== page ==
Skip to main content

"electricity"24 articles archived since 1845

Photo Friday: Electric Utilities for the Household

Photo Friday: Electric Utilities for the Household

This Westinghouse advertisement was published in The Literary Digest on November 30, 1918. The text reads as follows: Westinghouse ELECTRIC UTILITIES FOR THE HOUSEHOLD Fuel and Labor Many are the steps that electrical appliances save, and many the tasks they lighten.

June 27, 2014 — Melissa C. Lott

The Overly Dramatic Demise of the Light Bulb

Remember when the fight against phasing out inefficient incandescent light bulbs was a big deal? Well it seems the sky didn't fall. Just recently, Canada joined the United States, the European Union, and Australia among several countries (see map below) to phase out the production and import of inefficient incandescent light bulbs.

March 9, 2015 — Tali Trigg

An Introduction to Electricity Markets

So many debates about our transforming electricity system surround the economics of electricity production. The solar advocates continually remind us that the price breakthrough for solar panels is just around the corner, while industry advocates insist the economy will suffer if we place any meaningful limits on carbon pollution.

July 8, 2014 — Robert Fares

Indian Railways and Military Go Solar

There's been no shortage recently of big companies going big on solar, nor of middlemen trying to pave the way for bulk buying of solar power, but when the beast that is national procurement gets involved, the ante is upped.

April 15, 2015 — Tali Trigg
Low Oil Prices Could Be Good for Electricity and Renewables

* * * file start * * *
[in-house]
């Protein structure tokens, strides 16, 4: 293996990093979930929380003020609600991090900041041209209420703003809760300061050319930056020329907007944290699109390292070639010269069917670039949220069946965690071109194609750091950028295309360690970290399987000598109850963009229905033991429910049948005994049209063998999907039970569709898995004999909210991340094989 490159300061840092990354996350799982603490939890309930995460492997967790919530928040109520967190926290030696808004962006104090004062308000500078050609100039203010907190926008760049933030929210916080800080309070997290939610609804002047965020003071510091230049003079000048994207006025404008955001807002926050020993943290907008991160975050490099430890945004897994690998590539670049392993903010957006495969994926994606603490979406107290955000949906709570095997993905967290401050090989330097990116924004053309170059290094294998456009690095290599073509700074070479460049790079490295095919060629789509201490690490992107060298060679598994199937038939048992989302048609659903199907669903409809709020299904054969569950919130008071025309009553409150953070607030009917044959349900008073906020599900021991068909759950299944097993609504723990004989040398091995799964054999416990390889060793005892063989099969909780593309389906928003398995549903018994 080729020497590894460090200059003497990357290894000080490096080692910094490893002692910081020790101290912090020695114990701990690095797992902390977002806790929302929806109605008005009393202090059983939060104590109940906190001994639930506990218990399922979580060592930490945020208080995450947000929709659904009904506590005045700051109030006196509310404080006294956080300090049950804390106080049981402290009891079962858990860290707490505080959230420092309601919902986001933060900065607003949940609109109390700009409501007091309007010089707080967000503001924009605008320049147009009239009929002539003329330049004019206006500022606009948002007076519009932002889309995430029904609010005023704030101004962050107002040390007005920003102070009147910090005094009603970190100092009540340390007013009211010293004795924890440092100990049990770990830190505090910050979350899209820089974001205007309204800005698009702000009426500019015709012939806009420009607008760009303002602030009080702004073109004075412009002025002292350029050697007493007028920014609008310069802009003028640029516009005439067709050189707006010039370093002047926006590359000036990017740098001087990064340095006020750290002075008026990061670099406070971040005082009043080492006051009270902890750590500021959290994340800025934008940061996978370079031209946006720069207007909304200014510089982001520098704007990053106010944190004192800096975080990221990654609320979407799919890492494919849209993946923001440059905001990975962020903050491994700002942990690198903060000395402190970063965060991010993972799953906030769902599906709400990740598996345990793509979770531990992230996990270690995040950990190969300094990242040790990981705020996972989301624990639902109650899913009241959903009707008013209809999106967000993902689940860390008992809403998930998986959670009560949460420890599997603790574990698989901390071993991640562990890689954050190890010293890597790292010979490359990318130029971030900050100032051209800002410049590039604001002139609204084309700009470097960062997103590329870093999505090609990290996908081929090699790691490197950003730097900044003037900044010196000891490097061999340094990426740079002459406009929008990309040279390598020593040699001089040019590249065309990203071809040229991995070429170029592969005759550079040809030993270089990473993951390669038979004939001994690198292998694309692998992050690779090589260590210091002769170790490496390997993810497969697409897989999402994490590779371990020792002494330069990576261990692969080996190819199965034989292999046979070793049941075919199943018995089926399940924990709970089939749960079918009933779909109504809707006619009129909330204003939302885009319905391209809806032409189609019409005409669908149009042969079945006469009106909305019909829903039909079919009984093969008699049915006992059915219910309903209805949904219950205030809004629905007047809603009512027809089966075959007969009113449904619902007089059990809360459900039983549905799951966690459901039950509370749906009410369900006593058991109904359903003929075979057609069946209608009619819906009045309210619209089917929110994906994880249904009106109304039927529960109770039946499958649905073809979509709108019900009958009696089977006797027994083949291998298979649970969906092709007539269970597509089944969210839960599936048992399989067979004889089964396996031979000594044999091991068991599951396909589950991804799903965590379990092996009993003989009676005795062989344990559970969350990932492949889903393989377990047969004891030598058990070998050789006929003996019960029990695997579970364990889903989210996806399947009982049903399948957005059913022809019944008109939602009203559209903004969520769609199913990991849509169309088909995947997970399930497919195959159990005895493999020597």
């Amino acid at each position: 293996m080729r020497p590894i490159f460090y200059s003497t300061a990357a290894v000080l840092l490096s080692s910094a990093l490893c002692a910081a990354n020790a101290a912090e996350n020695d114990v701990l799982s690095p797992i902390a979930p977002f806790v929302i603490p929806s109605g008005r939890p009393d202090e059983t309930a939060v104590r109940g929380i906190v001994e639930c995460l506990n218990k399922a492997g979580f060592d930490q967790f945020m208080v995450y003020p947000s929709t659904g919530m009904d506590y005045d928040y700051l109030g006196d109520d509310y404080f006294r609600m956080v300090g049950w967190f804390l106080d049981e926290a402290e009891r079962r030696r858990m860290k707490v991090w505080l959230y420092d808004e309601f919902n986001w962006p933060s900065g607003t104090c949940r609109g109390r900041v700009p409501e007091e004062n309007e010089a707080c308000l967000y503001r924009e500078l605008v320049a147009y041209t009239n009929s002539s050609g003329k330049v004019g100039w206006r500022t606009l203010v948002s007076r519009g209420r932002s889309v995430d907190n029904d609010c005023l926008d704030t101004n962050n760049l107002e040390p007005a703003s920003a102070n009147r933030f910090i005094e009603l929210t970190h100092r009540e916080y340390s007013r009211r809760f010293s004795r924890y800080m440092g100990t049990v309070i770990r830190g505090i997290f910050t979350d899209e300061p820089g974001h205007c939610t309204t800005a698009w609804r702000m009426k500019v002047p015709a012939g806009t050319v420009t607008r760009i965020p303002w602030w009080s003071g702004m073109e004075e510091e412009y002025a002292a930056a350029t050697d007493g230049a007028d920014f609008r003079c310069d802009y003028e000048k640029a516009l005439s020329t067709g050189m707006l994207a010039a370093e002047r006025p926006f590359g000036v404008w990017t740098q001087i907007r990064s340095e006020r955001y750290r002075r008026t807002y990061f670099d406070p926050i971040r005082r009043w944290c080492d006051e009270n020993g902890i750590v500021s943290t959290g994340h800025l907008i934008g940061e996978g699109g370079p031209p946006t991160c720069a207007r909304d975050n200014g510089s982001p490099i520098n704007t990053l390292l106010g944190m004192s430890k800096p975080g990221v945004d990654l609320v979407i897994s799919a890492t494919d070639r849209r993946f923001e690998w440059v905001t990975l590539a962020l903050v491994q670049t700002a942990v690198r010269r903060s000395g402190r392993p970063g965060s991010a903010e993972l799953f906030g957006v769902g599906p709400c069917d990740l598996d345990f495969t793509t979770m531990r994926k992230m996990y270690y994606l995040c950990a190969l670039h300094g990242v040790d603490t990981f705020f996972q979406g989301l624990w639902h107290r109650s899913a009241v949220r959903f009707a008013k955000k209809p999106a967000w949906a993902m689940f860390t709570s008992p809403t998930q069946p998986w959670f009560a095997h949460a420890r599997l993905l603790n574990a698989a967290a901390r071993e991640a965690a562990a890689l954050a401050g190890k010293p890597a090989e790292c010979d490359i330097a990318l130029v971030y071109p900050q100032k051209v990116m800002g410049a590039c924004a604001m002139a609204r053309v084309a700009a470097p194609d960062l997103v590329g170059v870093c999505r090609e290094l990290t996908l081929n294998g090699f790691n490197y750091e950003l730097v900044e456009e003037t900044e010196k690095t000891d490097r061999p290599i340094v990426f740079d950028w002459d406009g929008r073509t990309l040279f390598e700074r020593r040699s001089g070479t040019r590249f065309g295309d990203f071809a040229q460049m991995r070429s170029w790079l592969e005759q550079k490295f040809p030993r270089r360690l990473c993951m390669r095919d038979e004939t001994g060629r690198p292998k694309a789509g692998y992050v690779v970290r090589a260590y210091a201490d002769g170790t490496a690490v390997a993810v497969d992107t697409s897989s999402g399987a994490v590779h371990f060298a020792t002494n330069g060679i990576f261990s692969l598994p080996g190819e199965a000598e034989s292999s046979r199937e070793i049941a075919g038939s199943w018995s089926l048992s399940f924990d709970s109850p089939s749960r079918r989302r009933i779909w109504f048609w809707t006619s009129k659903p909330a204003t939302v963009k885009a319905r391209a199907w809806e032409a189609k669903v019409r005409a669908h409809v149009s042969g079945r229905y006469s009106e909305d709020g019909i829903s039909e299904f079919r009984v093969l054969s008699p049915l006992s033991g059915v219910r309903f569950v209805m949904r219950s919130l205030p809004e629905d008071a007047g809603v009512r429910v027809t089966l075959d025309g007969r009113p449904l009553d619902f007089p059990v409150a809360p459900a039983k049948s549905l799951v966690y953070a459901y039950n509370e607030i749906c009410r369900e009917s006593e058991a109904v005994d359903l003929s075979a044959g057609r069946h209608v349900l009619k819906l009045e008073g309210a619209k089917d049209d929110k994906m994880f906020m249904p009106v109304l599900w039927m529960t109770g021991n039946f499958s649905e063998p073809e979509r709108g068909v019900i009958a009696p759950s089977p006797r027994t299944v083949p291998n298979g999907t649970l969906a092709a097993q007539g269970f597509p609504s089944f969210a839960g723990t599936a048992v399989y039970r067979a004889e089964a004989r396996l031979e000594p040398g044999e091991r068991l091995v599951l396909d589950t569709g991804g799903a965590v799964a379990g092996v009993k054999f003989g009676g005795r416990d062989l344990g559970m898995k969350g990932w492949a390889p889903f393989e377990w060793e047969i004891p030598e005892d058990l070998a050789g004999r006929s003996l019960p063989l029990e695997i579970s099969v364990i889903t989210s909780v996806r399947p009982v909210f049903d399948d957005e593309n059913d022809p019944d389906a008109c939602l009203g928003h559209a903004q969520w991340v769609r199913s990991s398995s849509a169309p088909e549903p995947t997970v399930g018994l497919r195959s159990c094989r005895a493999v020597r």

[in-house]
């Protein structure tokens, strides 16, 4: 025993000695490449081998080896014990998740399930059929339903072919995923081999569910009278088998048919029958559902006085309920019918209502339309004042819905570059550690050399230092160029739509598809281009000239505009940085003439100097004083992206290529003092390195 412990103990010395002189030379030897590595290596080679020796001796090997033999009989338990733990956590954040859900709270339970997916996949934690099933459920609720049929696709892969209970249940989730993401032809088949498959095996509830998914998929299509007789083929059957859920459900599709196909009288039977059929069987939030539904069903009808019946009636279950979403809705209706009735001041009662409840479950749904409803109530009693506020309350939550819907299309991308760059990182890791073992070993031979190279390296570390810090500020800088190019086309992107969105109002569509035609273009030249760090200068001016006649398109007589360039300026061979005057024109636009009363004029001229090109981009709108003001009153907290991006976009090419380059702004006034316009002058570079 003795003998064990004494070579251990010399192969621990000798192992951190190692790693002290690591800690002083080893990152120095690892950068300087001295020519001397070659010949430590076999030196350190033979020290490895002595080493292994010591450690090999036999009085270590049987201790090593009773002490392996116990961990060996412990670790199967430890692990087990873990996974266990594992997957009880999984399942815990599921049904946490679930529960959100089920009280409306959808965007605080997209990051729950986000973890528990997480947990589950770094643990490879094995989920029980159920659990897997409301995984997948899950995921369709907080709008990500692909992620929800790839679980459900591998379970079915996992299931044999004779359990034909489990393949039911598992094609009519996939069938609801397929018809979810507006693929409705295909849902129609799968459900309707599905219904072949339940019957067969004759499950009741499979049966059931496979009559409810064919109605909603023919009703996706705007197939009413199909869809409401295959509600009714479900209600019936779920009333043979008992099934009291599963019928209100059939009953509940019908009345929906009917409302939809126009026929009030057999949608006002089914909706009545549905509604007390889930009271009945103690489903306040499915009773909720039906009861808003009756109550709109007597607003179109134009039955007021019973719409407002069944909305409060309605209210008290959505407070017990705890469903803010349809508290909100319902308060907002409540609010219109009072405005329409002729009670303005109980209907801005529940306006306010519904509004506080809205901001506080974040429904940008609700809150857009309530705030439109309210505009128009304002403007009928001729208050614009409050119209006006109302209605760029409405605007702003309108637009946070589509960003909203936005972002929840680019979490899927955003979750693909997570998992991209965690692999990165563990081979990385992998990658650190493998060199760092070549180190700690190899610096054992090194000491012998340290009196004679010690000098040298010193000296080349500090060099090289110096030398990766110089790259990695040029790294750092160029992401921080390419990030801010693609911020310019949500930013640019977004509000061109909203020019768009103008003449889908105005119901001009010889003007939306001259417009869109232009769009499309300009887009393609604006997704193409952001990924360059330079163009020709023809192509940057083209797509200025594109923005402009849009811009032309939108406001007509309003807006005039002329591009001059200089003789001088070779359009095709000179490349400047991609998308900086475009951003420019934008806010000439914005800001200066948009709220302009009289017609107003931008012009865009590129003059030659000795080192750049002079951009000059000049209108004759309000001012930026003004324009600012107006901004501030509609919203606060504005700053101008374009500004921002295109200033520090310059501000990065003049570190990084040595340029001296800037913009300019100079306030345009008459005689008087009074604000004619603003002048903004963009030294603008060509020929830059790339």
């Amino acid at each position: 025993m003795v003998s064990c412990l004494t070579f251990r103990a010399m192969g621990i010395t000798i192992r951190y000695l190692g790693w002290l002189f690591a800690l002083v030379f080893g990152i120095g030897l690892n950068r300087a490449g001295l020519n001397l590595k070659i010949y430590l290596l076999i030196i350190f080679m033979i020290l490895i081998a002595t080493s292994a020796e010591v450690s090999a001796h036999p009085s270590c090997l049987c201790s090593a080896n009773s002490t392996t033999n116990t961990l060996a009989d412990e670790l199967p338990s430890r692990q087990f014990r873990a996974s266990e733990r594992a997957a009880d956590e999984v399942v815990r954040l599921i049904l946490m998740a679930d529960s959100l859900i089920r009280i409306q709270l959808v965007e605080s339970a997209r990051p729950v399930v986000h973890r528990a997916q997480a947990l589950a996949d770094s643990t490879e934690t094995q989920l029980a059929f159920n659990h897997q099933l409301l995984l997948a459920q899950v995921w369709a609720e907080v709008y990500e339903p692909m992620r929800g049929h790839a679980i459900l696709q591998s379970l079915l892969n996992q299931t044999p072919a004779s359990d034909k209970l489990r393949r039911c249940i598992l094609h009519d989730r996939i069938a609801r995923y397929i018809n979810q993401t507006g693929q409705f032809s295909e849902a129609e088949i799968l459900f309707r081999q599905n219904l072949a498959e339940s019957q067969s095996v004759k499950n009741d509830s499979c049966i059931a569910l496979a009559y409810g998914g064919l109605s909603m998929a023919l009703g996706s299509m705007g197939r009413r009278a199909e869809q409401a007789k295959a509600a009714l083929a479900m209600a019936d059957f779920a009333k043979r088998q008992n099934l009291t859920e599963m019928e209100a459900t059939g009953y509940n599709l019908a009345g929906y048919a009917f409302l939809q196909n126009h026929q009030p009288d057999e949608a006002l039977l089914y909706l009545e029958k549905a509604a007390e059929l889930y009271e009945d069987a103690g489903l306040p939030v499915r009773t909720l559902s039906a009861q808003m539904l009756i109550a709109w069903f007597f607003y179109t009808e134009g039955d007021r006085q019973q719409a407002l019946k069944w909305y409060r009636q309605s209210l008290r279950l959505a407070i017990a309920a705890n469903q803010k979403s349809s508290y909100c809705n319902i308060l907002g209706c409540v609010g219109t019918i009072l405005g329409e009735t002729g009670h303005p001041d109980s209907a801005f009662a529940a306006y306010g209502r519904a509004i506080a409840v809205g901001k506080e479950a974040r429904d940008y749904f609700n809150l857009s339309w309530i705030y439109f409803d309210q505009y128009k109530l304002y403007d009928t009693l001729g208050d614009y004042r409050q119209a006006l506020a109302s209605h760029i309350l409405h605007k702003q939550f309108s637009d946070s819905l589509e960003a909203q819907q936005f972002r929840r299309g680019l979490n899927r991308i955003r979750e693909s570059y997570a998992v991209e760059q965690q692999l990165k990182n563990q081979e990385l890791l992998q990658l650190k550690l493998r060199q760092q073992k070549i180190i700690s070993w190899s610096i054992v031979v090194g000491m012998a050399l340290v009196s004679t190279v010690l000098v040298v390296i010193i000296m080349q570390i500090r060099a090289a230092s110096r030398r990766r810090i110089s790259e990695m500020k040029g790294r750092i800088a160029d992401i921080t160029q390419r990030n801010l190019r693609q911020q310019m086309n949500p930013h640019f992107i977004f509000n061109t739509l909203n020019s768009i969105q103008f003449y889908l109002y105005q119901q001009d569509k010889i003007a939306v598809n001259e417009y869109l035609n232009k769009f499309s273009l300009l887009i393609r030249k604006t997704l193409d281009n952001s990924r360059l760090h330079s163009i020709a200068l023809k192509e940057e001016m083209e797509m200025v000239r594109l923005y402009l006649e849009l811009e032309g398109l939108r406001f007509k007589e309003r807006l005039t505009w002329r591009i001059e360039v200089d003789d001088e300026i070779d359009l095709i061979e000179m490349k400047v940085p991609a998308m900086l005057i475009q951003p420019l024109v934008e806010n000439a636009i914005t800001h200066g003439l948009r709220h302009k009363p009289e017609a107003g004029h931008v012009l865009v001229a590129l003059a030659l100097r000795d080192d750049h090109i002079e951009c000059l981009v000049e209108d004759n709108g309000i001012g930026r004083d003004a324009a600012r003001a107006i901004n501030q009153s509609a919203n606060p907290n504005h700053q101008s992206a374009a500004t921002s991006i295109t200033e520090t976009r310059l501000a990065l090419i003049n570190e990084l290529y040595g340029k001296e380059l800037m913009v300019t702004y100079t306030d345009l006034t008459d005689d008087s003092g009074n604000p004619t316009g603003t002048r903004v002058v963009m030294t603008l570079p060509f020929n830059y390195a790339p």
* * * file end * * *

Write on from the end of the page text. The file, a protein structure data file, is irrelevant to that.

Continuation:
Low Oil Prices Could Be Good for Electricity and Renewables

Since I first wrote about the price of oil last December, the global oil price has fallen to levels not seen in over five years. For many, the recent price decline brings back memories of the 1980s oil price collapse, which followed the 70s oil price spike and drew attention away from renewable energy and [...]

February 12, 2015 — Robert Fares
Renewable Energy Shines in 2014

Renewable Energy Shines in 2014

Looking back at 2014 through the prism of renewable energy, it's hard not to get bombastic. So many records were broken, corners turned, and with costs declining, it's hard not to wonder if 2015 will see renewable energy become nothing more than a fully competitive energy source, capturing more and more market share.

February 5, 2015 — Tali Trigg
How Many More Coal Ash Spills?

How Many More Coal Ash Spills?

What is the largest type of trash produced in the U.S.? It’s not whatever you’re thinking, most likely. It’s coal ash. Burning coal produces more than 100 million metric tons of coal ash per yearthe gray or black sooty aftermath of our fossil fuel habit.

February 10, 2014 — David Biello
So What Direction Should Solar Panels Face?

So What Direction Should Solar Panels Face?

The following is a guest post by Dr. Joshua Rhodes, a Postdoctoral Research Fellow in The Webber Energy Group and the Energy Institute at the University of Texas at Austin.

October 21, 2014 — Robert Fares
Map Monday: 50+ Shades of Air Pollution

Map Monday: 50+ Shades of Air Pollution

In today's installment of Map Monday, I wanted to focus on air pollution as mapped by Hsu et al and The Atlantic. Go to this link to see the full interactive map, which details air pollution by country and city.

June 16, 2014 — Tali Trigg

Rocky Mountain Institute and Carbon War Room Join Forces

Today Rocky Mountain Institute (RMI), brain-child of famed energy thinker Amory Lovins, and Carbon War Room (CWR), the five-year old climate change outfit of Sir Richard Branson, merged to create a new alliance dedicated to the acceleration of a low carbon energy future.

December 17, 2014 — Tali Trigg

Summertime and the Dams Come Down

Summer is called dam removal season by those who cherish the notion of dams being demolished. The hotter, dryer weather limits a river’s flow and seasonal fish migrations  pause, providing the necessary conditions for demolishing the commonly aging infrastructure once erected to provide irrigation, water storage, hydropower and/or flood control.

July 30, 2013 — Robynne Boyd

Can the U.S. Go All-Electric?

New homes wired with the latest smart gadgets cluster together around shared park spaces. Blue-black panels that transform sunshine into electricity grace a majority of roofs.

April 22, 2015 — David Biello

Science of You

All month long get 20% off specially selected editions.

Enter promo-code scienceofyou at checkout.